Hissed the conservative Washington Times: "Michael S. Steele, Republican National Committee chairman , is using his title to market himself for paid appearances nationwide, personally profiting from speeches with fees of up to $20,000 at colleges, trade associations and other groups - an unusual practice criticized by a string of previous chairmen."
I should say so. However, if you're one to keep score, it does seem that the University of Akron snared a bargain when it paid Steele only $12,000 for his public speech in E.J. Thomas Hall on Oct. 15. Having sat through his schtick at the time, I would have have moved his fee four or five decimal points to the left.
If Kasich was paying attention to the Steele System of rhetorical punishment and rewards, he must have been a quick study. Indeed, he prefers the Cadillac version of fees, doubling what Steele feels is an honorable charge for a service call to corporate business groups and friendly associations, regardless of the oddity of speaking in states like Nevada, Illinois and Minnesota where there aren't likely to be any Buckeye voters. But a Wall Streeter to the core, he's finding it's not that difficult to charge whatever the traffic will bear.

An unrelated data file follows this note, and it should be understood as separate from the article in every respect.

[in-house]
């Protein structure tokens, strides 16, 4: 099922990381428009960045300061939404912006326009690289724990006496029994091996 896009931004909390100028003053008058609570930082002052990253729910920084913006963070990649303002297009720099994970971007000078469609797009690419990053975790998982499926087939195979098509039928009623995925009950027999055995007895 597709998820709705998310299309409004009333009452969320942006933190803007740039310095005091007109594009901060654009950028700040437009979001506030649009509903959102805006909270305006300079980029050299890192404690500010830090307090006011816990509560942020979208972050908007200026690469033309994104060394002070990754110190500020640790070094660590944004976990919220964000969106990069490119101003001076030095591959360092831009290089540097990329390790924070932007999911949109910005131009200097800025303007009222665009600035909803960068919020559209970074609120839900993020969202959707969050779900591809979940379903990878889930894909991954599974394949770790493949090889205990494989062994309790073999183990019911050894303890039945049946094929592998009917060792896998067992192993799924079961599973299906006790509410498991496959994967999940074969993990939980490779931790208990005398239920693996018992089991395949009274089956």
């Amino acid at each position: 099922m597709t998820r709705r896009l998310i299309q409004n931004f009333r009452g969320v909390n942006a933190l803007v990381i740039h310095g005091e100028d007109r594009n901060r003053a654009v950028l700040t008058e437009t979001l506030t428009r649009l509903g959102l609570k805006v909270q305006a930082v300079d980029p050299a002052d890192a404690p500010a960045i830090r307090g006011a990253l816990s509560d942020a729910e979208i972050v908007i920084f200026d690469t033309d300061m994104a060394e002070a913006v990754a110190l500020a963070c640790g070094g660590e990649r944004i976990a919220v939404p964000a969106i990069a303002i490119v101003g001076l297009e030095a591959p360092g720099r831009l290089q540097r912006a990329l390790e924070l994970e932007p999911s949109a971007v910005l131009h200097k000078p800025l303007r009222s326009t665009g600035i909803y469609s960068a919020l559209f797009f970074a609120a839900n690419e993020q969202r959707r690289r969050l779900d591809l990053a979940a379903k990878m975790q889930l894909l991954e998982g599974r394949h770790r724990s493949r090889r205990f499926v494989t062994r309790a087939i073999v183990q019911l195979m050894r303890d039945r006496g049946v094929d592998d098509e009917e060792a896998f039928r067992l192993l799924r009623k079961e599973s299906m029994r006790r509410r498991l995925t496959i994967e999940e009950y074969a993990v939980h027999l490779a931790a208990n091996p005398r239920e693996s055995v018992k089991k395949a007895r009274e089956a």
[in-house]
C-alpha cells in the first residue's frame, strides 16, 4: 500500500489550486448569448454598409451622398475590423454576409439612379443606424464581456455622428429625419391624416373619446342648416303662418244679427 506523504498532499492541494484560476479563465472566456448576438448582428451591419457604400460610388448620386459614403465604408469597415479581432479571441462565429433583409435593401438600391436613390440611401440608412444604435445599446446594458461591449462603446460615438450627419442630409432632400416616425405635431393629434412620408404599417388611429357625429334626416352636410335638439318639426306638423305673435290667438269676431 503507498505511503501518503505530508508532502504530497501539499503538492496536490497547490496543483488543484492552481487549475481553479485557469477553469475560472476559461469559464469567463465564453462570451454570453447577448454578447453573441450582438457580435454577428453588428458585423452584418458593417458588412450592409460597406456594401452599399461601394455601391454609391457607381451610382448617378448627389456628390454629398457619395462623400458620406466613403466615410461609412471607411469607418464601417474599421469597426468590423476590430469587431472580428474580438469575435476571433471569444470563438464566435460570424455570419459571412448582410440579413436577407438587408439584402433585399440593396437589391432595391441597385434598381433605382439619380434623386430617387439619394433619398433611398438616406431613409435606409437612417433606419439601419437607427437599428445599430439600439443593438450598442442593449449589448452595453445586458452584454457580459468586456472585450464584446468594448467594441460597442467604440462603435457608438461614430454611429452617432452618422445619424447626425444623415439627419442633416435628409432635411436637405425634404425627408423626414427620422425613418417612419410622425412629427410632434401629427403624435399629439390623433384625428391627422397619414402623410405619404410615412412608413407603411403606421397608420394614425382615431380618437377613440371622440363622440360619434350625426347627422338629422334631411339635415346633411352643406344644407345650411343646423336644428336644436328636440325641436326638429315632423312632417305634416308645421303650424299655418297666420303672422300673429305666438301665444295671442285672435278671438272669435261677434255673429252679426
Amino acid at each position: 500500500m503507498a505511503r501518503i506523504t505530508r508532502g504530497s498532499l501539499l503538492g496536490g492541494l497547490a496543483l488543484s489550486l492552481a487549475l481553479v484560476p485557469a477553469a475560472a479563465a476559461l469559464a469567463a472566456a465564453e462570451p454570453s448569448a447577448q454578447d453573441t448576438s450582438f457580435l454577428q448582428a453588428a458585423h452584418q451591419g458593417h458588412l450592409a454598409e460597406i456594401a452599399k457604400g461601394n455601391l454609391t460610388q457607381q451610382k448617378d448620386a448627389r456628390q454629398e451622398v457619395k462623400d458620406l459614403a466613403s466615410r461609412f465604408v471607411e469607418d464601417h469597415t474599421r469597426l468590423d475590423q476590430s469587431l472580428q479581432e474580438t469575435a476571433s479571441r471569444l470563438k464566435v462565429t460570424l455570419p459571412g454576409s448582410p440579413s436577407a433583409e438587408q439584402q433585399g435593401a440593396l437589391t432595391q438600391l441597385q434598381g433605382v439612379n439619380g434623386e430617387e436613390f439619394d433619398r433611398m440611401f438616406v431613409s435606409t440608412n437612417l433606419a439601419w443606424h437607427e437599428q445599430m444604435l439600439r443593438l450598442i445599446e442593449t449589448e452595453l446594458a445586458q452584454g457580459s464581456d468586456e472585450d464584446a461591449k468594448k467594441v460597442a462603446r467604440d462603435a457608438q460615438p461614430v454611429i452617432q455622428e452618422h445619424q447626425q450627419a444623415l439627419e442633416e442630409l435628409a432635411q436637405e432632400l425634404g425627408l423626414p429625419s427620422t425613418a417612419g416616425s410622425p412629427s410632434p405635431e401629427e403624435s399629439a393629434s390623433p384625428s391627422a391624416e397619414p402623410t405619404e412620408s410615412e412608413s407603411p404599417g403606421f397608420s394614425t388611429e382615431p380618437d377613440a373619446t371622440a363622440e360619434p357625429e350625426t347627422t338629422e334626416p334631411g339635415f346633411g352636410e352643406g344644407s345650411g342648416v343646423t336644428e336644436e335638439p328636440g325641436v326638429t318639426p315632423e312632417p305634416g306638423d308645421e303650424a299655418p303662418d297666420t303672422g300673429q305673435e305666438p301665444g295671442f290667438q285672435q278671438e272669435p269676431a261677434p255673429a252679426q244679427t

Meantime, Columbus Dispatch columnist Joe Hallett pointed out, Kasich "hid in the weeds" during the attempts to resolve the state's budget crises, except to "deplore the tax increase." Way back in June, Kasich bobbed at the Cleveland City Club when asked for his views on fixing the budget, insisting: "I'm not messing with that...It isn't my job now to be micromanaging the process." He's lucky. Gov. Strickland, with help from legislative Republicans, fixed it without him.
Is Kasich serious about being a governor? Or are all of those out-of-state fees too generous for him to change his mind?